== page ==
Sovereign-debt Renegotiations: A Strategic Analysis
The process of debt-rescheduling between a creditor and a sovereign (LDC) debtor is modeled as a noncooperative game built on a one-sector growth model. The creditor's threat to impose default penalties is ignored here as inherently incredible; instead, the debtor's motivation for repayment is to reap benefits from attaining an improved credit standing in international capital markets. The creditor can forgive portions of the outstanding debt so that a real-time bargaining process results with concessions being in the form of debt-service payments by the debtor and debt forgiveness by the creditor. Subgame-perfect equilibria of the game are characterized the main finding is that these all result in Pareto optima in which the creditor extracts all the surplus.
|Date of creation:||May 1988|
|Publication status:||published as "Strategic Models of Sovereign-Debt Negotiations," Review of Economic Studies, Vol. 57, pp. 331-349, (1990).|
|Contact details of provider:|| Postal: National Bureau of Economic Research, 1050 Massachusetts Avenue Cambridge, MA 02138, U.S.A.|
Web page: http://www.nber.org
More information through EDIRC
References listed on IDEAS
Please report citation or reference errors to , or , if you are the registered author of the cited work, log in to your RePEc Author Service profile, click on "citations" and make appropriate adjustments.:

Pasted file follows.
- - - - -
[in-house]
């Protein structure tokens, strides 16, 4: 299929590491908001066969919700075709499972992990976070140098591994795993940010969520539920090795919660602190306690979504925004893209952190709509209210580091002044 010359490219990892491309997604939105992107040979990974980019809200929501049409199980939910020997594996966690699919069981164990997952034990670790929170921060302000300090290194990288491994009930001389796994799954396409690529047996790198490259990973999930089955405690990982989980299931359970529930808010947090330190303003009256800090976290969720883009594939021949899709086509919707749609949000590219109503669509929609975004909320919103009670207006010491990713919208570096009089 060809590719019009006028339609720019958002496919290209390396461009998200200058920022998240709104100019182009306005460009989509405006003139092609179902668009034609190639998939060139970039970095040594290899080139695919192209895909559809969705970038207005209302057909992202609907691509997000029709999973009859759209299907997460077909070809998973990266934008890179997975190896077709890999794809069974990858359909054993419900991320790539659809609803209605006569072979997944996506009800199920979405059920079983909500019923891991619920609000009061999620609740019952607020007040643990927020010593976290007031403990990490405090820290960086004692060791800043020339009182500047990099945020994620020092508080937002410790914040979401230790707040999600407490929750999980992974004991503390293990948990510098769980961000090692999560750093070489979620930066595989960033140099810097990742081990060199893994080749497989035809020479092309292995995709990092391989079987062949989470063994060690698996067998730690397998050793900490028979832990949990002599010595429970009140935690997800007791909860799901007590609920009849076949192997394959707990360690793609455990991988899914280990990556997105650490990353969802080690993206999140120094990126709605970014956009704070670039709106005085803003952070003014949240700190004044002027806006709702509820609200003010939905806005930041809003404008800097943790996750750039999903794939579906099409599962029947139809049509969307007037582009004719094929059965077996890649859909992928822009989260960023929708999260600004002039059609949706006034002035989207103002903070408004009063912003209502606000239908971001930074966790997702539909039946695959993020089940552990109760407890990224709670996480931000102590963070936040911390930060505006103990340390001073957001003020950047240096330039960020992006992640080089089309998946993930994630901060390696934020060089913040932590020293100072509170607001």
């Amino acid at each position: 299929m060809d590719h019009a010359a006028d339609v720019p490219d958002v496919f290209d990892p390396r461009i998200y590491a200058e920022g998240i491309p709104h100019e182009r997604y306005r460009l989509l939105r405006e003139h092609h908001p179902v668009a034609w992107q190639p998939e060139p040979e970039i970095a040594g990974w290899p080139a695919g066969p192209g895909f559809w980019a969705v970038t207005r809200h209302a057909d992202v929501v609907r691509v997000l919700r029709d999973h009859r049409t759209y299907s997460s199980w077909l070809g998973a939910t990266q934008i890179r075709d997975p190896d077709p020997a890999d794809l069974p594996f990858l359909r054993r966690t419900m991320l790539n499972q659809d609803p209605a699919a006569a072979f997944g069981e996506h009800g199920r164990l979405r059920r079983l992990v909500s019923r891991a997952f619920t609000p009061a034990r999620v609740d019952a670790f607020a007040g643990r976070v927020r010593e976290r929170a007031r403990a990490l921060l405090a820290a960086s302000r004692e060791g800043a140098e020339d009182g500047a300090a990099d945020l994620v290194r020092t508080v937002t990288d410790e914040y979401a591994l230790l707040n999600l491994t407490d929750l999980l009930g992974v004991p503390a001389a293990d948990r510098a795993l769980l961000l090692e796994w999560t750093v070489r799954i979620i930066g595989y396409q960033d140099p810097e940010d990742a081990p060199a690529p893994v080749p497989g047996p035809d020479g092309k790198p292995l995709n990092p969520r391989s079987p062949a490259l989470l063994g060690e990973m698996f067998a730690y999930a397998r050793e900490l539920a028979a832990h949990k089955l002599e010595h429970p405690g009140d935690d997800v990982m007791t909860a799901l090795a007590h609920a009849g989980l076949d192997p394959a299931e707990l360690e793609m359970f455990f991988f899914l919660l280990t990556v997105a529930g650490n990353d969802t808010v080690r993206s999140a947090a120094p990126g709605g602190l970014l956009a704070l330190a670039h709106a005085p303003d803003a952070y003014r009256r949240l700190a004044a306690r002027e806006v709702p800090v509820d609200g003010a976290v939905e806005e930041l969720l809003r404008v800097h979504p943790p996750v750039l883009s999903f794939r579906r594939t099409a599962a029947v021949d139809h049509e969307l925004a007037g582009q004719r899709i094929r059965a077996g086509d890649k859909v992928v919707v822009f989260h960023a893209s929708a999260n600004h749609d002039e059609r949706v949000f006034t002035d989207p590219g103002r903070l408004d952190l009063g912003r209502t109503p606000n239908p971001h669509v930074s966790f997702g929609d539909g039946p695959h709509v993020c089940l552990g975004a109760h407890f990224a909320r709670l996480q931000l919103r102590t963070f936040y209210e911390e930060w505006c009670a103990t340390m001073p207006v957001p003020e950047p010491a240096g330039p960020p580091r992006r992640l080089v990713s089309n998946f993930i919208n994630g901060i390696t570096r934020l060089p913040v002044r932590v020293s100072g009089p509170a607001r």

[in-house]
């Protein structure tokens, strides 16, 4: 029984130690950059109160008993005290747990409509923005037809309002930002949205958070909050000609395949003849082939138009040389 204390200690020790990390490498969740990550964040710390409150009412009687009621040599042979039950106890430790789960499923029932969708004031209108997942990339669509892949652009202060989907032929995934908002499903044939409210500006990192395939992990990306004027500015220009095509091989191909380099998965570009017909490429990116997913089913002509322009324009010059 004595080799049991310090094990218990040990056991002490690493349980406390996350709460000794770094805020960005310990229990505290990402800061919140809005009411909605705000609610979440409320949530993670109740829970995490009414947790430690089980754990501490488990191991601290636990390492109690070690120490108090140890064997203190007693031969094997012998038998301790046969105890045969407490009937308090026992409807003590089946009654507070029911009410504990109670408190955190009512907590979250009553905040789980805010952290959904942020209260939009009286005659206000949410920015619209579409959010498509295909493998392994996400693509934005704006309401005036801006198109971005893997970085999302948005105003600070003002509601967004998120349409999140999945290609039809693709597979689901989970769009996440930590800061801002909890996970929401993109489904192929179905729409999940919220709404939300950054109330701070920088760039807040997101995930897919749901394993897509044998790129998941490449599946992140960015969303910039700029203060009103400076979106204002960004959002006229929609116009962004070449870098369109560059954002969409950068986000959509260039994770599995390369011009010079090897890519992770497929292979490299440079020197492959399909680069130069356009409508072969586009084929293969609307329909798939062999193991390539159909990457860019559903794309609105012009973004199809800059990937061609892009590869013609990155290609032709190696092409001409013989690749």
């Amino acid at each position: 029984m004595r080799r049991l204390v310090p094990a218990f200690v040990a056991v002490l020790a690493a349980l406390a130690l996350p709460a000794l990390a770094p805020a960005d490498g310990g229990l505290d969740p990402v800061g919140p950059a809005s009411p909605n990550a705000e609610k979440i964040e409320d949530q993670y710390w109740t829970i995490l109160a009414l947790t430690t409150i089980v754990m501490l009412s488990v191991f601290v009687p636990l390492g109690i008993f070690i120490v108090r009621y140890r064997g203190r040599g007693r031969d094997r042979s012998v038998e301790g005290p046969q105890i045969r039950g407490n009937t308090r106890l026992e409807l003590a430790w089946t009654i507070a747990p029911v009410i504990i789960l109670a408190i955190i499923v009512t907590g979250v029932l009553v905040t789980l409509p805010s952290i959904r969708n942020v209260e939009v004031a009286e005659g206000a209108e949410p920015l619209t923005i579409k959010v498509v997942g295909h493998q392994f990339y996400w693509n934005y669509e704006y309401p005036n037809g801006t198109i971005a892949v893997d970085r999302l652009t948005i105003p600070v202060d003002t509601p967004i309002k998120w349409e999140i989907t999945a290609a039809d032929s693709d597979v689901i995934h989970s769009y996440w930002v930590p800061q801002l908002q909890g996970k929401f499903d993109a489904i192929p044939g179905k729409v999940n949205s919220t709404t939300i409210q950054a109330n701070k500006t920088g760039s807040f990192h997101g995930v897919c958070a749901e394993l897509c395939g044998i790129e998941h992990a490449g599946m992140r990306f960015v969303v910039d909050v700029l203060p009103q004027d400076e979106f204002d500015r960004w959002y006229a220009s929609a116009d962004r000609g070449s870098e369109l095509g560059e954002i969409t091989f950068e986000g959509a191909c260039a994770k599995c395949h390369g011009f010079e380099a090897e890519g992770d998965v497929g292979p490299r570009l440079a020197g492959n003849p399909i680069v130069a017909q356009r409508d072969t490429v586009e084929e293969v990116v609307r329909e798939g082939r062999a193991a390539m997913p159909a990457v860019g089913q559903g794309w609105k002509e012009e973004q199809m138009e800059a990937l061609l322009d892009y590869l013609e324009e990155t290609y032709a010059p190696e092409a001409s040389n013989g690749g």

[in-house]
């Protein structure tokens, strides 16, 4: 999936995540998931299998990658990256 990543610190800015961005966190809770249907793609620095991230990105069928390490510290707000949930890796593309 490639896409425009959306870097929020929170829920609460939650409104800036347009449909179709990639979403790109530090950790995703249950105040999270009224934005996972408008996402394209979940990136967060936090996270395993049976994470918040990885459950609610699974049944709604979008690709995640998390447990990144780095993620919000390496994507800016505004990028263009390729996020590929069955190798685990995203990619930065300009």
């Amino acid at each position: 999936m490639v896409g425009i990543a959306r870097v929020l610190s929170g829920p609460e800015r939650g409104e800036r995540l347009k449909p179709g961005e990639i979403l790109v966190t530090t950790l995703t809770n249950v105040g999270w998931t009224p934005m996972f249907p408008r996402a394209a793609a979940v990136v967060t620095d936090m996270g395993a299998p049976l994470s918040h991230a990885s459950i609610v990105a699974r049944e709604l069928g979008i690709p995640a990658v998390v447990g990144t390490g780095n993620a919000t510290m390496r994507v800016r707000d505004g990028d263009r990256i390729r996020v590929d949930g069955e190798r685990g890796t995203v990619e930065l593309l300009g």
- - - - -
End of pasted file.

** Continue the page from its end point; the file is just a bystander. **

- Jonathan Eaton & Mark Gersovitz, 1981. "Debt with Potential Repudiation: Theoretical and Empirical Analysis," Review of Economic Studies, Oxford University Press, vol. 48(2), pages 289-309.
- Jeffrey Sachs, 1983. "Theoretical Issues in International Borrowing," NBER Working Papers 1189, National Bureau of Economic Research, Inc.
When requesting a correction, please mention this item's handle: RePEc:nbr:nberwo:2597. See general information about how to correct material in RePEc.
For technical questions regarding this item, or to correct its authors, title, abstract, bibliographic or download information, contact: ()
If you have authored this item and are not yet registered with RePEc, we encourage you to do it here. This allows to link your profile to this item. It also allows you to accept potential citations to this item that we are uncertain about.
If references are entirely missing, you can add them using this form.
If the full references list an item that is present in RePEc, but the system did not link to it, you can help with this form.
If you know of missing items citing this one, you can help us creating those links by adding the relevant references in the same way as above, for each refering item. If you are a registered author of this item, you may also want to check the "citations" tab in your profile, as there may be some citations waiting for confirmation.
Please note that corrections may take a couple of weeks to filter through the various RePEc services.